People are "jailbreaking" these phones.
That's a hacker term for cracking the restrictions of software so the iPhone will work on other wireless carriers and allow any apps to be installed, not just those approved by Apple.
Apple is crying foul and asking the federal government for help.
AT&T, recently rated the worst carrier by Consumer Reports, is currently the only carrier for iPhones.
Verizon will begin carrying them next month.
Hacker Nadair Jackson says people pay him $15 to unlock their iPhones to get more apps, and to get them for free.
"You can download themes, new messaging programs and software, and pretty much anything else that Apple doesn't have in the app store. All these things you can get; apps, books, carrier bundles, education, education, games," he says.
Apple is fighting the practice, telling the U.S. Copyright Office:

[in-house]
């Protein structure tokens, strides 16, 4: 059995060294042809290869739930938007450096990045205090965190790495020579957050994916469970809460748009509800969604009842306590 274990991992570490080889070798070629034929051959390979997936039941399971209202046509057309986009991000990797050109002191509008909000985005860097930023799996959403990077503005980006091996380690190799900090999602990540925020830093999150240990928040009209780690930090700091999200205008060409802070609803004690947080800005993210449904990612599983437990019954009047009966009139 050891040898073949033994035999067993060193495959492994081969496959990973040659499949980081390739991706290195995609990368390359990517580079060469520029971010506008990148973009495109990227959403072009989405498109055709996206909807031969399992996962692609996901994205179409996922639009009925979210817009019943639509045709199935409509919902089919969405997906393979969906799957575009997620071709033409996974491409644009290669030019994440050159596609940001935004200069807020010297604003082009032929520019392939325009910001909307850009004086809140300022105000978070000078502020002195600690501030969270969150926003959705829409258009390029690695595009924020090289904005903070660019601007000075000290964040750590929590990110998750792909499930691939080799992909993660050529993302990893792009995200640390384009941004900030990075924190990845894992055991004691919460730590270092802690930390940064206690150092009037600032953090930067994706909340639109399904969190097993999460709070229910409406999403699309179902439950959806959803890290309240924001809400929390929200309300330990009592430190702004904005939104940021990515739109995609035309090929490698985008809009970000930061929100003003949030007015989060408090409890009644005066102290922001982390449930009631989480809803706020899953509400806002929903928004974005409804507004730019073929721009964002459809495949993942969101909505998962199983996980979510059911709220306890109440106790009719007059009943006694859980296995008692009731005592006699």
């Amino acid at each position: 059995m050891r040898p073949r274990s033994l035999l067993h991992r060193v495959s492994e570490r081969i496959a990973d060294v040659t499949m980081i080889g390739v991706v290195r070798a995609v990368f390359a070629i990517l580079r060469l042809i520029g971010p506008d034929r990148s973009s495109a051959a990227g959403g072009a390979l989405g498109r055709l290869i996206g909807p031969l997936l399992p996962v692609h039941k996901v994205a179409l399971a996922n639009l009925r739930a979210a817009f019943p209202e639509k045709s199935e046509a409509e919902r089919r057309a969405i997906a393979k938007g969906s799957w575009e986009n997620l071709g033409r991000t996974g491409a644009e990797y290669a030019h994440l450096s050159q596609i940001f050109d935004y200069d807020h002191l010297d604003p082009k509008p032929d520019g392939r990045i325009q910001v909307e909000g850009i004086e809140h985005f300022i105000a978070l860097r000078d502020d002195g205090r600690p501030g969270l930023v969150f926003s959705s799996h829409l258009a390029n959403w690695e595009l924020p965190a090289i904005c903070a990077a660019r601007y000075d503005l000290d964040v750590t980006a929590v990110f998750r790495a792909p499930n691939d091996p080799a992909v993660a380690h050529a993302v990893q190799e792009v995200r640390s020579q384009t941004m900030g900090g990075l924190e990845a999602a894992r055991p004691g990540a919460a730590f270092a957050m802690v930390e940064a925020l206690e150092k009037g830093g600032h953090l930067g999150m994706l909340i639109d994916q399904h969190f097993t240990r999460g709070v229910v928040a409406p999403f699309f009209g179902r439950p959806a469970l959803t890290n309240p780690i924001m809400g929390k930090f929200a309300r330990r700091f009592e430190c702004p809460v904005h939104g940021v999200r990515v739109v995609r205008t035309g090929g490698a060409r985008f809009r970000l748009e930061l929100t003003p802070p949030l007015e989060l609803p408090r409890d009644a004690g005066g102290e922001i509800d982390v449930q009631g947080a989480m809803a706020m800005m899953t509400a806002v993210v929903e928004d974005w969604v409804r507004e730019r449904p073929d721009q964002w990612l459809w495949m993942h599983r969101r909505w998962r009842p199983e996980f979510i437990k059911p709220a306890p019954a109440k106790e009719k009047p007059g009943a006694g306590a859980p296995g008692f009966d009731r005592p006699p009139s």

"Current jailbreak technologies now in widespread use utilize unauthorized modifications to the copyrighted bootloader and operating system, resulting in the infringement of the copyrights in those programs."
Jackson, a community college student planning a career in law enforcement, doesn't believe he's doing anything wrong.
"Apple still gets their money," he says. "If people want AT&T they'll switch to it. Either way people are going to get their phone unlocked even if it's not from me. Somebody's going to do it for them."
The same jailbreaking technique won't work with the new Verizon iPhone because it uses a different transmission technology.